When a Kirrie man approached the dulse-barrow, he turned sidewise to it and said, "Penny's worth o' buckies," and the dulseman scooped up a tin cup full and emptied them into his customer's coat pocket. Then the man helped himself to a pin out of a rusty tray in the bucky box, or pulled one out of the bottom of his vest, and went over to the curbing, where he talked with his friends, and at the same time extracted the morsels from their shells. The shells were dropped on the paving of the square, and it was astonishing what a strewing of them there was by the end of the evening.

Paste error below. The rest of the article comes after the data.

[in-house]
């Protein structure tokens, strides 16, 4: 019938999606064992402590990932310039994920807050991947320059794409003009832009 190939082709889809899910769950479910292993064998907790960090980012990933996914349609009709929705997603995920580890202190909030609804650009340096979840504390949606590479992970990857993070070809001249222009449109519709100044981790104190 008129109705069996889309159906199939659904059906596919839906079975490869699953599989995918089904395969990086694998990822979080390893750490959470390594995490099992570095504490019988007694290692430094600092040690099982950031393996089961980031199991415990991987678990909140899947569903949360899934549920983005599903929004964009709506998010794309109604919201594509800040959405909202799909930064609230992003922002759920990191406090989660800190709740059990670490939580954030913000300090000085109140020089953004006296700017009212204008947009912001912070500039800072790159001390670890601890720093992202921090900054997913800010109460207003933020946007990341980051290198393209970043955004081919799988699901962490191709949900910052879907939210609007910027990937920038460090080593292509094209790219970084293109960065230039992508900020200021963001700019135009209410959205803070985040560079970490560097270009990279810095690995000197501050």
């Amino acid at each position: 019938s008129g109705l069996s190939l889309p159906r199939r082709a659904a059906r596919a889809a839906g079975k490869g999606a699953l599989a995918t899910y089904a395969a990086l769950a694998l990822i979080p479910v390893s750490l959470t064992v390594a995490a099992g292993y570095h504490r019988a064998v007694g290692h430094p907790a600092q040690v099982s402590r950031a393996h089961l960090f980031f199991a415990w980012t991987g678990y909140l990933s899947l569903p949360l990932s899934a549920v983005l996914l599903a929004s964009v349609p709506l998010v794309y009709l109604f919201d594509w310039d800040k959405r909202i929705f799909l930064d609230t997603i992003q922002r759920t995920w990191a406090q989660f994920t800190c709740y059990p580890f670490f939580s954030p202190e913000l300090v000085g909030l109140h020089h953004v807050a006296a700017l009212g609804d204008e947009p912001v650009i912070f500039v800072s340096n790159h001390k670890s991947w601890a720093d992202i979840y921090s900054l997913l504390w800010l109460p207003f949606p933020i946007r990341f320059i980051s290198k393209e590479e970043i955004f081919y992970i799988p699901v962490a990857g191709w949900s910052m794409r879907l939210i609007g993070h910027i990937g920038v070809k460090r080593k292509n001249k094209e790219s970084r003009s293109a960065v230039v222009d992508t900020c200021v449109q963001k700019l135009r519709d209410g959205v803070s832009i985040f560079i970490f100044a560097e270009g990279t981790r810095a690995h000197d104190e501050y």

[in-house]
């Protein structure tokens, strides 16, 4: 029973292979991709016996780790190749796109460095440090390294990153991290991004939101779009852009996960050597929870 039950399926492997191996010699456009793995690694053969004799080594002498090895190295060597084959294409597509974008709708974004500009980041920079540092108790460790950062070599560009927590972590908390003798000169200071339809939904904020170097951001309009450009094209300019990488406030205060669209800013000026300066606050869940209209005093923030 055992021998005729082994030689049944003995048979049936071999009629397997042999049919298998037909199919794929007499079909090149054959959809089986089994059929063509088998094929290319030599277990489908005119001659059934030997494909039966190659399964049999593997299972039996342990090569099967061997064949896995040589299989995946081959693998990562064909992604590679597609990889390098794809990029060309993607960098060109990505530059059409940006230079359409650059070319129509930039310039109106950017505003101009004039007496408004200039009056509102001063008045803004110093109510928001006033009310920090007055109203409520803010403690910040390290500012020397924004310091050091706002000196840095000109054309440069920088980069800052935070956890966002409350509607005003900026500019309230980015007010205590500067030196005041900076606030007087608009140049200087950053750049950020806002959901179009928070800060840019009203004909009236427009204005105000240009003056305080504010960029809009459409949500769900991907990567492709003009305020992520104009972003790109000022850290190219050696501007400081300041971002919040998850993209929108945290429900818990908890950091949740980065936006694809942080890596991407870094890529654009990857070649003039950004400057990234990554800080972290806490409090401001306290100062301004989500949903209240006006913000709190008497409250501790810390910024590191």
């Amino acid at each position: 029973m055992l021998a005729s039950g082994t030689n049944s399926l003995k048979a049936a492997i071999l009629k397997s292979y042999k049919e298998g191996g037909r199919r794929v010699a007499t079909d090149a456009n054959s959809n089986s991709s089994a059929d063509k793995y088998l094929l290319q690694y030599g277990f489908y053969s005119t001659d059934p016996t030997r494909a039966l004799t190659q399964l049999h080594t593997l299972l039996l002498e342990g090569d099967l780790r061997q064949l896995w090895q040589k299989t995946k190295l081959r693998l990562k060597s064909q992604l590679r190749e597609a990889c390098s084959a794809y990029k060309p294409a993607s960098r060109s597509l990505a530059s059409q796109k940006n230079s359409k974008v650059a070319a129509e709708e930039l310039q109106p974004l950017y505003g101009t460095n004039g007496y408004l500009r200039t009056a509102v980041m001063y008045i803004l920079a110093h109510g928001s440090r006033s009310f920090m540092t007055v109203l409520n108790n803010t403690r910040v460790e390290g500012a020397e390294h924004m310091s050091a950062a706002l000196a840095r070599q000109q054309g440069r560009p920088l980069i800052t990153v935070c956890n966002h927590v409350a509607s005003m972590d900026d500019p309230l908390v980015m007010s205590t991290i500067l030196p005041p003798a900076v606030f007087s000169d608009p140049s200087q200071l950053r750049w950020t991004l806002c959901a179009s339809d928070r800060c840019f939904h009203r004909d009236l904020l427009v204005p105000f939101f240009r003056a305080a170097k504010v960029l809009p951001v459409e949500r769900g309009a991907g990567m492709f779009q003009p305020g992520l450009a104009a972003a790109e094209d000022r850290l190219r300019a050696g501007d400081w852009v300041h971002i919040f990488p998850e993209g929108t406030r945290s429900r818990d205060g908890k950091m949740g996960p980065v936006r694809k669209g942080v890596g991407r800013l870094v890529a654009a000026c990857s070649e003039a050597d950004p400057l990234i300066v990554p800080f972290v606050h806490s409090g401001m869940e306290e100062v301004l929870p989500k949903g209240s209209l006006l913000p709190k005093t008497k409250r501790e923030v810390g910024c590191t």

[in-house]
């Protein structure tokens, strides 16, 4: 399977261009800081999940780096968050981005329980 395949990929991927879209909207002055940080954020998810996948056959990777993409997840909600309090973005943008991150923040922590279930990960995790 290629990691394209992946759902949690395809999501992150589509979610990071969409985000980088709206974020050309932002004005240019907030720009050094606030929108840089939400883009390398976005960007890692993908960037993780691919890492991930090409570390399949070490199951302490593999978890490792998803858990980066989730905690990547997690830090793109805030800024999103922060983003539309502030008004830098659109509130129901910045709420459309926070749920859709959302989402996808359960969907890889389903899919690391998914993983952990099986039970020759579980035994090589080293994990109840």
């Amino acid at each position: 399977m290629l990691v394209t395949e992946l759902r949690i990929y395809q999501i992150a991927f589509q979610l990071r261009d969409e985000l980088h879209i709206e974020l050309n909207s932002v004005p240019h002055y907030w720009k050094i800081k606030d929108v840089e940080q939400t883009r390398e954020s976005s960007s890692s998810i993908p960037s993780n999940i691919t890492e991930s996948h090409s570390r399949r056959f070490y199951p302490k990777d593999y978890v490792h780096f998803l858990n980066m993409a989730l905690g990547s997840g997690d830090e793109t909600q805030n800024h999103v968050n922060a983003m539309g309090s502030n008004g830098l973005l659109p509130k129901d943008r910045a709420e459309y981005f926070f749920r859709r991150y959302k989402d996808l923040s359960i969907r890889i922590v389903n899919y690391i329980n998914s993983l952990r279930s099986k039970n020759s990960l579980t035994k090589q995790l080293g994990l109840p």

If a man bought dulse, the vendor picked up his fingers full twice for a bawbee (halfpenny) and stuffed it in the man's pocket for him to nibble at leisure. When a woman bought, she received her seaweed in her apron, while the children usually carried theirs off in their hats. I was told that buckies were not good for one's stomach — they only pleased the palate, but that the dulse was medicinal, and helped digestion. I tried a bit of the seaweed one evening, and, except that it was leathery, and that its peculiar salt-water taste stayed in my mouth for an hour afterward, it was not bad. I did not get up sufficient courage to try the buckies. When twisted out of their shells, they looked too like dark earthworms to be appetizing.